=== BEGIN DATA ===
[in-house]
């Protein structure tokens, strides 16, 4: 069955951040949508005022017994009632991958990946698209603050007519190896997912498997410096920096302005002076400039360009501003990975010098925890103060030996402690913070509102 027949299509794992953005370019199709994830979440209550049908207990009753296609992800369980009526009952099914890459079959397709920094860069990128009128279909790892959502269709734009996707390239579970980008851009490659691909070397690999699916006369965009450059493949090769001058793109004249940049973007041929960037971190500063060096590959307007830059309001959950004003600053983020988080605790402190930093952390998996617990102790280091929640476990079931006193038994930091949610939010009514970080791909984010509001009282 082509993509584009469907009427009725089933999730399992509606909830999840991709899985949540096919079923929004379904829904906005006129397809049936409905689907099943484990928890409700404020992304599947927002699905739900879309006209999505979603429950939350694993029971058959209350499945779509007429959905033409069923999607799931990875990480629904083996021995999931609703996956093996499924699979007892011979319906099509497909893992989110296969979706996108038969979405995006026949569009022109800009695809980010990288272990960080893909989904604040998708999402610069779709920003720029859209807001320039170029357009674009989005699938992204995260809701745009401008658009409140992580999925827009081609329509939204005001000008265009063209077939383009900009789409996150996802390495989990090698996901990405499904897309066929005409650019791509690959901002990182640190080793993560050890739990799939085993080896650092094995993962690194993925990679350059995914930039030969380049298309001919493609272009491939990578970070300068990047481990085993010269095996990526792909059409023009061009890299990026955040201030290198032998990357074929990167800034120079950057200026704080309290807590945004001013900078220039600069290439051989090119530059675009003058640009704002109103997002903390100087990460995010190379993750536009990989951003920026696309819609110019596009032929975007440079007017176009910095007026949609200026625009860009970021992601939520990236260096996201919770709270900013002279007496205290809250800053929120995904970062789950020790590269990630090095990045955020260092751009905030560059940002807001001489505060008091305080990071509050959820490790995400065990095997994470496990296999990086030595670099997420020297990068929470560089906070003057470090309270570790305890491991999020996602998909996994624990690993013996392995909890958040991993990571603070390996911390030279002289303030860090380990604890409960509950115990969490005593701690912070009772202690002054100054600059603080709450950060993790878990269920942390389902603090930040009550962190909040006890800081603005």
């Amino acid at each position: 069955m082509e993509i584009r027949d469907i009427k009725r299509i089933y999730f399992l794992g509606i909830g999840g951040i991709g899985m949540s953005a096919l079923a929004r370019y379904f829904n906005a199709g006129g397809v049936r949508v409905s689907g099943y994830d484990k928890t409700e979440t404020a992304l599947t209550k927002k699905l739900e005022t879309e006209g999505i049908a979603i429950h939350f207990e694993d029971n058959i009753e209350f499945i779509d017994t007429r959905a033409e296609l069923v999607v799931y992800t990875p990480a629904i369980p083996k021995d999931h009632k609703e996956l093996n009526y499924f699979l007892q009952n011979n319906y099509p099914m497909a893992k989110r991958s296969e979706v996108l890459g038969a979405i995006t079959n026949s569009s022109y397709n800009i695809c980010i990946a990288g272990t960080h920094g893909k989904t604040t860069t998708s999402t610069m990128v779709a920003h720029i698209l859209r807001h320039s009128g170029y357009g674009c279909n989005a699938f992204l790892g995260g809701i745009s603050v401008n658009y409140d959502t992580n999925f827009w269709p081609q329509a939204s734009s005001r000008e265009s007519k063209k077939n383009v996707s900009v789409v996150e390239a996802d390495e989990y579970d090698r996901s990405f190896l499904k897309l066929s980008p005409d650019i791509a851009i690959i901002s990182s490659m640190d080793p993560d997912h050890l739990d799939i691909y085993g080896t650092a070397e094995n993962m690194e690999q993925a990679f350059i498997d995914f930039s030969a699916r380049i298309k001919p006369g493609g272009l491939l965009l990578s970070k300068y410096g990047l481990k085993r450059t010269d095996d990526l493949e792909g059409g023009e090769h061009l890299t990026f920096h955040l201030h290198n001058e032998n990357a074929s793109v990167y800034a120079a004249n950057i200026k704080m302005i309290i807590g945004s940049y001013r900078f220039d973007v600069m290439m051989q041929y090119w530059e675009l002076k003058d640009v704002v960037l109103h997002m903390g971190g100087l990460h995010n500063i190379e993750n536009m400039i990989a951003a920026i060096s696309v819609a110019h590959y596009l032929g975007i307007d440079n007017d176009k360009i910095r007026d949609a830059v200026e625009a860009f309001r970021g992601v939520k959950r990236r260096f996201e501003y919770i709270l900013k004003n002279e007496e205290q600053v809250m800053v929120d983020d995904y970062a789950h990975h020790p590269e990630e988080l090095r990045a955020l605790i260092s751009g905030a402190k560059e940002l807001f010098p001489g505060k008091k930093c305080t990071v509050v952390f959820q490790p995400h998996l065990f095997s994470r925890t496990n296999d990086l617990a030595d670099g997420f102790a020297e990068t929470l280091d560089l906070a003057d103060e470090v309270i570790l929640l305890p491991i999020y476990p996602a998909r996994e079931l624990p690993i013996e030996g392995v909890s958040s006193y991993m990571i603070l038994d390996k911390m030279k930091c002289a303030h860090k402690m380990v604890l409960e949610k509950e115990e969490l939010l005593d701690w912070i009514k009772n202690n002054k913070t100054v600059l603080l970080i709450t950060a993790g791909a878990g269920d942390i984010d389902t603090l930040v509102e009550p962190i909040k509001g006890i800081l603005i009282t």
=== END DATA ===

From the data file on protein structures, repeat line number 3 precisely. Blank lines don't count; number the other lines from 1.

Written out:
């Amino acid at each position: 069955m082509e993509i584009r027949d469907i009427k009725r299509i089933y999730f399992l794992g509606i909830g999840g951040i991709g899985m949540s953005a096919l079923a929004r370019y379904f829904n906005a199709g006129g397809v049936r949508v409905s689907g099943y994830d484990k928890t409700e979440t404020a992304l599947t209550k927002k699905l739900e005022t879309e006209g999505i049908a979603i429950h939350f207990e694993d029971n058959i009753e209350f499945i779509d017994t007429r959905a033409e296609l069923v999607v799931y992800t990875p990480a629904i369980p083996k021995d999931h009632k609703e996956l093996n009526y499924f699979l007892q009952n011979n319906y099509p099914m497909a893992k989110r991958s296969e979706v996108l890459g038969a979405i995006t079959n026949s569009s022109y397709n800009i695809c980010i990946a990288g272990t960080h920094g893909k989904t604040t860069t998708s999402t610069m990128v779709a920003h720029i698209l859209r807001h320039s009128g170029y357009g674009c279909n989005a699938f992204l790892g995260g809701i745009s603050v401008n658009y409140d959502t992580n999925f827009w269709p081609q329509a939204s734009s005001r000008e265009s007519k063209k077939n383009v996707s900009v789409v996150e390239a996802d390495e989990y579970d090698r996901s990405f190896l499904k897309l066929s980008p005409d650019i791509a851009i690959i901002s990182s490659m640190d080793p993560d997912h050890l739990d799939i691909y085993g080896t650092a070397e094995n993962m690194e690999q993925a990679f350059i498997d995914f930039s030969a699916r380049i298309k001919p006369g493609g272009l491939l965009l990578s970070k300068y410096g990047l481990k085993r450059t010269d095996d990526l493949e792909g059409g023009e090769h061009l890299t990026f920096h955040l201030h290198n001058e032998n990357a074929s793109v990167y800034a120079a004249n950057i200026k704080m302005i309290i807590g945004s940049y001013r900078f220039d973007v600069m290439m051989q041929y090119w530059e675009l002076k003058d640009v704002v960037l109103h997002m903390g971190g100087l990460h995010n500063i190379e993750n536009m400039i990989a951003a920026i060096s696309v819609a110019h590959y596009l032929g975007i307007d440079n007017d176009k360009i910095r007026d949609a830059v200026e625009a860009f309001r970021g992601v939520k959950r990236r260096f996201e501003y919770i709270l900013k004003n002279e007496e205290q600053v809250m800053v929120d983020d995904y970062a789950h990975h020790p590269e990630e988080l090095r990045a955020l605790i260092s751009g905030a402190k560059e940002l807001f010098p001489g505060k008091k930093c305080t990071v509050v952390f959820q490790p995400h998996l065990f095997s994470r925890t496990n296999d990086l617990a030595d670099g997420f102790a020297e990068t929470l280091d560089l906070a003057d103060e470090v309270i570790l929640l305890p491991i999020y476990p996602a998909r996994e079931l624990p690993i013996e030996g392995v909890s958040s006193y991993m990571i603070l038994d390996k911390m030279k930091c002289a303030h860090k402690m380990v604890l409960e949610k509950e115990e969490l939010l005593d701690w912070i009514k009772n202690n002054k913070t100054v600059l603080l970080i709450t950060a993790g791909a878990g269920d942390i984010d389902t603090l930040v509102e009550p962190i909040k509001g006890i800081l603005i009282t």